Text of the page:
Women’s Entrepreneurship in the 21st Century
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Women’s Entrepreneurship in the 21st Century

An International Multi-Level Research Analysis

Edited by Kate Lewis, Colette Henry, Elizabeth J. Gatewood and John Watson

Women’s Entrepreneurship in the 21st Century is the fourth in the series of books emanating from the DIANA International Research Network. The volume takes a multi-dimensional approach to coalesce a series of chapters around the central theme: gender and entrepreneurship today and in the future. The chapters span a diverse range of countries, methodologies, and levels of analysis – however, they all seek to contribute to an advancing understanding of women and their engagement with entrepreneurial endeavours.
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Chapter 12: The divisions of labour and responsibilities in business and home among women and men copreneurs in the Czech Republic

Alena Křížková, Nancy Jurik and Marie Dlouhá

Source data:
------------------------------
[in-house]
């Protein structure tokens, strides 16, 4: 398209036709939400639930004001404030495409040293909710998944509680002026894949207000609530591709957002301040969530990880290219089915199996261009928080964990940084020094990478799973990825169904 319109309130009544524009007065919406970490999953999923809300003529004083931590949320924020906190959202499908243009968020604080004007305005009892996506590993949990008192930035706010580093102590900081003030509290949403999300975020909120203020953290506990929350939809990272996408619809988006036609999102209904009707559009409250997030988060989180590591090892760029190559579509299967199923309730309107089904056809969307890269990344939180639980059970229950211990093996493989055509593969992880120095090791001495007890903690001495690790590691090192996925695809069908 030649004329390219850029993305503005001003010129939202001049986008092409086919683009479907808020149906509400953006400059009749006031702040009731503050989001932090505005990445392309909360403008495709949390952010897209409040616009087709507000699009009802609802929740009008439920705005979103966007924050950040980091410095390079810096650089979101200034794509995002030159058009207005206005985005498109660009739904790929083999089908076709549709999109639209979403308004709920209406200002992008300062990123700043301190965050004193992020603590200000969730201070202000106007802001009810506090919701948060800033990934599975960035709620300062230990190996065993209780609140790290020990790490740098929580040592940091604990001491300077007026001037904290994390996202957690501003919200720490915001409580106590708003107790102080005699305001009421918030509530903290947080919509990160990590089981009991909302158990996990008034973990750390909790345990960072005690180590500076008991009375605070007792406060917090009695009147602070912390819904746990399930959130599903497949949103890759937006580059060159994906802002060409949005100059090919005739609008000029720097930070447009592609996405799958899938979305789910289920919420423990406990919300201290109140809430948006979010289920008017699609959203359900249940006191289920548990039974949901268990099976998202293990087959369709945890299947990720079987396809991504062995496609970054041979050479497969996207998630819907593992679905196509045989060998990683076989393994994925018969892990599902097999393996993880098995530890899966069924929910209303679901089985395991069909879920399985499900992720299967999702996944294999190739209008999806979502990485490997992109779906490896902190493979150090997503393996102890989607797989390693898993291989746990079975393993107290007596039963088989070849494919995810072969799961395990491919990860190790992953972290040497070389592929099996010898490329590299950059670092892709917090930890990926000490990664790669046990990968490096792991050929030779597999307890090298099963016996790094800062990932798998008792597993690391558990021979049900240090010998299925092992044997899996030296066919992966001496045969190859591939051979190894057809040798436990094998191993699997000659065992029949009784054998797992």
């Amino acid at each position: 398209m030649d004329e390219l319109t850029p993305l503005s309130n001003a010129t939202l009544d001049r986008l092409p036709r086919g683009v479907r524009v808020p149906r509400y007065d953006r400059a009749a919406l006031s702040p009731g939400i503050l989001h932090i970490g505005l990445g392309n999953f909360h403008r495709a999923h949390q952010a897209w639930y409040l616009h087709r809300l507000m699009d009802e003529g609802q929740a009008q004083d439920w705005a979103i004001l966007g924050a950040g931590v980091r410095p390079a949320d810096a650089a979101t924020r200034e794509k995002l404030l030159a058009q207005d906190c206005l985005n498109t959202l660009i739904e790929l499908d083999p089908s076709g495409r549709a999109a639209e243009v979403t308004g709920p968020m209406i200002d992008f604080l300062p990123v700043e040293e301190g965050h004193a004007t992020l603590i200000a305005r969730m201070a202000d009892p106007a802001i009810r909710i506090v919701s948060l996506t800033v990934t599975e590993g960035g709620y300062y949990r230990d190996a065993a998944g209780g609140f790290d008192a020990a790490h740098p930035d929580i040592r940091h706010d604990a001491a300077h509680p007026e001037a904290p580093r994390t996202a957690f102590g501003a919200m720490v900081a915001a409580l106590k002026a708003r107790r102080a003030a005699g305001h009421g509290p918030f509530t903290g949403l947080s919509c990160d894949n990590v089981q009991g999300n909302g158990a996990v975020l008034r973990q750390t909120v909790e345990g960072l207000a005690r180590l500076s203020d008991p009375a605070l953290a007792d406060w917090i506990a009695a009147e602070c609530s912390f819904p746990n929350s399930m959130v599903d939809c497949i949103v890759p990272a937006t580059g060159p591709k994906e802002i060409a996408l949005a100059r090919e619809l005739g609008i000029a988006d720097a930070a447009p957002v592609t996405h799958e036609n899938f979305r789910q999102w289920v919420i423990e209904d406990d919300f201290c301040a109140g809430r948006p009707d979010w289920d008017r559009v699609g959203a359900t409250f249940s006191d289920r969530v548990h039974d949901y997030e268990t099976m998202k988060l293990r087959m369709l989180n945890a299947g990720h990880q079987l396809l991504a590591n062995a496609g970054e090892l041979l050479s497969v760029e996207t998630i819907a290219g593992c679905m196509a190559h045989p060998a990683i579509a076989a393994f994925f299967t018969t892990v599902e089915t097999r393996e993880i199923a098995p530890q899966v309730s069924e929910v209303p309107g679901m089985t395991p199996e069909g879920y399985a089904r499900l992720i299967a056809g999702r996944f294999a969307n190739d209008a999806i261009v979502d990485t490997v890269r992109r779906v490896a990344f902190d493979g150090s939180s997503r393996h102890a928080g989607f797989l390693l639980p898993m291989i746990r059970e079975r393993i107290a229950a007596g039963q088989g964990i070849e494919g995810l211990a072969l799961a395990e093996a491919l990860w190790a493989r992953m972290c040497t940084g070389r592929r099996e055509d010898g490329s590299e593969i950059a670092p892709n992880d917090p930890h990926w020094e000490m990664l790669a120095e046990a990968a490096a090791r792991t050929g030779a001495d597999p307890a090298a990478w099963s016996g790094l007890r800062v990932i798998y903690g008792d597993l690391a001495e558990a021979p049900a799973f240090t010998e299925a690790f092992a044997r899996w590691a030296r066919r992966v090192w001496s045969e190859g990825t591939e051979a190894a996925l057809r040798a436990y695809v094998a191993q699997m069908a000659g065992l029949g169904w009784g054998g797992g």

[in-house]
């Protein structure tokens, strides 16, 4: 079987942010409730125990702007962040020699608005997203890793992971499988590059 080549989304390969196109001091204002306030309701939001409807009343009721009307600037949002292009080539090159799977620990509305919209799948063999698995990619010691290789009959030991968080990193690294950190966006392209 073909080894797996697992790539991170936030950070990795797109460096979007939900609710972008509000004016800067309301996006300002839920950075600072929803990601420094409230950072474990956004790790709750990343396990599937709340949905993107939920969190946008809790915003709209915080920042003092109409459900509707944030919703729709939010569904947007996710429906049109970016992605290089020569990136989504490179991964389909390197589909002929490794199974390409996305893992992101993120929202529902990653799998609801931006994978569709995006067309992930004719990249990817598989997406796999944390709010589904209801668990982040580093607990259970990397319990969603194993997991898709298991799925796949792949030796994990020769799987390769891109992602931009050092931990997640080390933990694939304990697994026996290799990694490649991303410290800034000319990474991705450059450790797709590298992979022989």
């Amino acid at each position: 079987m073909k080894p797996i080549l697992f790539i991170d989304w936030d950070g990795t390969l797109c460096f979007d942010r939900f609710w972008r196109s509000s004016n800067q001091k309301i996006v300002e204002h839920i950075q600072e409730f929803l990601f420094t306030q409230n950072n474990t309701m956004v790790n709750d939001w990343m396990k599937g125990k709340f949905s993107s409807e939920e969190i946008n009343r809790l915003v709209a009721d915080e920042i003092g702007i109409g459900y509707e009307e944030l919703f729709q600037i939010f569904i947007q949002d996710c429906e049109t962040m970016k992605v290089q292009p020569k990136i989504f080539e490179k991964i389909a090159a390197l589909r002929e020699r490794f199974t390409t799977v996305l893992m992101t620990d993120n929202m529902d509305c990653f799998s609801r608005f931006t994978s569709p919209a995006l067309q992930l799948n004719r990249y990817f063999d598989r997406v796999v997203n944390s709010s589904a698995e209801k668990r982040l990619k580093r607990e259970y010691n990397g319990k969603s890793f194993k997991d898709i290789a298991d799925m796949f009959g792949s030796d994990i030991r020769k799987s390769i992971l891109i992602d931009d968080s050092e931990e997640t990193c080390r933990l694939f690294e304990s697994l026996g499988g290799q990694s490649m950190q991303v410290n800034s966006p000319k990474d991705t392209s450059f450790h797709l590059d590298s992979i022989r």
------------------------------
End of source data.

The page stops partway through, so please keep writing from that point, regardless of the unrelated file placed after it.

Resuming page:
This chapter examines the divisions of labour and responsibilities in the business and family lives of copreneurs in the Czech Republic (CR). Copreneurs are romantic and business partners who own and operate businesses together (Barnett and Barnett, 1988). Copreneurs are an under-researched but important group because they provide an excellent point for unpacking the interplay among business, family life, and gender (Blenkinsopp and Owens, 2010). Since the 1989 Velvet Revolution catalysed the renewal of small businesses in the CR, these enterprises constitute an important yet unexplored component of Czech economic and social life. In this chapter, we address this gap. We examine the constructions of the divisions of labour in business and home and strategies to balance these two spheres, and locate both within the socio-historical context of the CR. Entrepreneurs have historically been portrayed as disembodied males without household responsibilities, and living in Western market economies (Bruni et al., 2005; Brush, 1992). Growth in the numbers of women-owned businesses worldwide has brought attention to their achievements and to the gendered nature of entrepreneurial experiences (Hughes and Jennings, 2012). The study of women business owners highlights how family responsibilities inspire and impinge on entrepreneurship (De Bruin et al., 2007; Jurik, 1998). Research on family-owned businesses has stressed the gendered links between business and family dynamics (Lee et al., 2006).

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